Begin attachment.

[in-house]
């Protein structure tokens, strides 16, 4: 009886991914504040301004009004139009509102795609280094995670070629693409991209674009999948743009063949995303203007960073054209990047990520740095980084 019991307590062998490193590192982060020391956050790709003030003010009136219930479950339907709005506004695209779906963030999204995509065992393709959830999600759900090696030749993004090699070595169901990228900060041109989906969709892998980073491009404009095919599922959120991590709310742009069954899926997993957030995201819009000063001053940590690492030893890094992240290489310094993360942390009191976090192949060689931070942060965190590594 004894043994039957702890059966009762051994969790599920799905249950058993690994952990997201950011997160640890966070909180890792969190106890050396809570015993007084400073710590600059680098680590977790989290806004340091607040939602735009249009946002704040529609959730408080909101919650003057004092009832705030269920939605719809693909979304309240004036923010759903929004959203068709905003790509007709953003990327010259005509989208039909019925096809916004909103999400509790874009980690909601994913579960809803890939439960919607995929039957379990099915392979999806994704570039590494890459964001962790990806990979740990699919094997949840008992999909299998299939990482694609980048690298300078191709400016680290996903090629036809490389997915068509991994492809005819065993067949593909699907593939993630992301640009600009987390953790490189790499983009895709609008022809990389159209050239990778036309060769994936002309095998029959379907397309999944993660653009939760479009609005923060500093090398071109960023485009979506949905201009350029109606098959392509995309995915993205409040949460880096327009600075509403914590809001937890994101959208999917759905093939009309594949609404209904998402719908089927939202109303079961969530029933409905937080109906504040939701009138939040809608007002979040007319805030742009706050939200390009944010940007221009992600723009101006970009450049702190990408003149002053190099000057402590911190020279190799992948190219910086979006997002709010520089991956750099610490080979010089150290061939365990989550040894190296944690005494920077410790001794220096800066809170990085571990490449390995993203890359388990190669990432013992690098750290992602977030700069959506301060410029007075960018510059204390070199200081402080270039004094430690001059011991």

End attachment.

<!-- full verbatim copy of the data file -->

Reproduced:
[in-house]
């Protein structure tokens, strides 16, 4: 009886991914504040301004009004139009509102795609280094995670070629693409991209674009999948743009063949995303203007960073054209990047990520740095980084 019991307590062998490193590192982060020391956050790709003030003010009136219930479950339907709005506004695209779906963030999204995509065992393709959830999600759900090696030749993004090699070595169901990228900060041109989906969709892998980073491009404009095919599922959120991590709310742009069954899926997993957030995201819009000063001053940590690492030893890094992240290489310094993360942390009191976090192949060689931070942060965190590594 004894043994039957702890059966009762051994969790599920799905249950058993690994952990997201950011997160640890966070909180890792969190106890050396809570015993007084400073710590600059680098680590977790989290806004340091607040939602735009249009946002704040529609959730408080909101919650003057004092009832705030269920939605719809693909979304309240004036923010759903929004959203068709905003790509007709953003990327010259005509989208039909019925096809916004909103999400509790874009980690909601994913579960809803890939439960919607995929039957379990099915392979999806994704570039590494890459964001962790990806990979740990699919094997949840008992999909299998299939990482694609980048690298300078191709400016680290996903090629036809490389997915068509991994492809005819065993067949593909699907593939993630992301640009600009987390953790490189790499983009895709609008022809990389159209050239990778036309060769994936002309095998029959379907397309999944993660653009939760479009609005923060500093090398071109960023485009979506949905201009350029109606098959392509995309995915993205409040949460880096327009600075509403914590809001937890994101959208999917759905093939009309594949609404209904998402719908089927939202109303079961969530029933409905937080109906504040939701009138939040809608007002979040007319805030742009706050939200390009944010940007221009992600723009101006970009450049702190990408003149002053190099000057402590911190020279190799992948190219910086979006997002709010520089991956750099610490080979010089150290061939365990989550040894190296944690005494920077410790001794220096800066809170990085571990490449390995993203890359388990190669990432013992690098750290992602977030700069959506301060410029007075960018510059204390070199200081402080270039004094430690001059011991």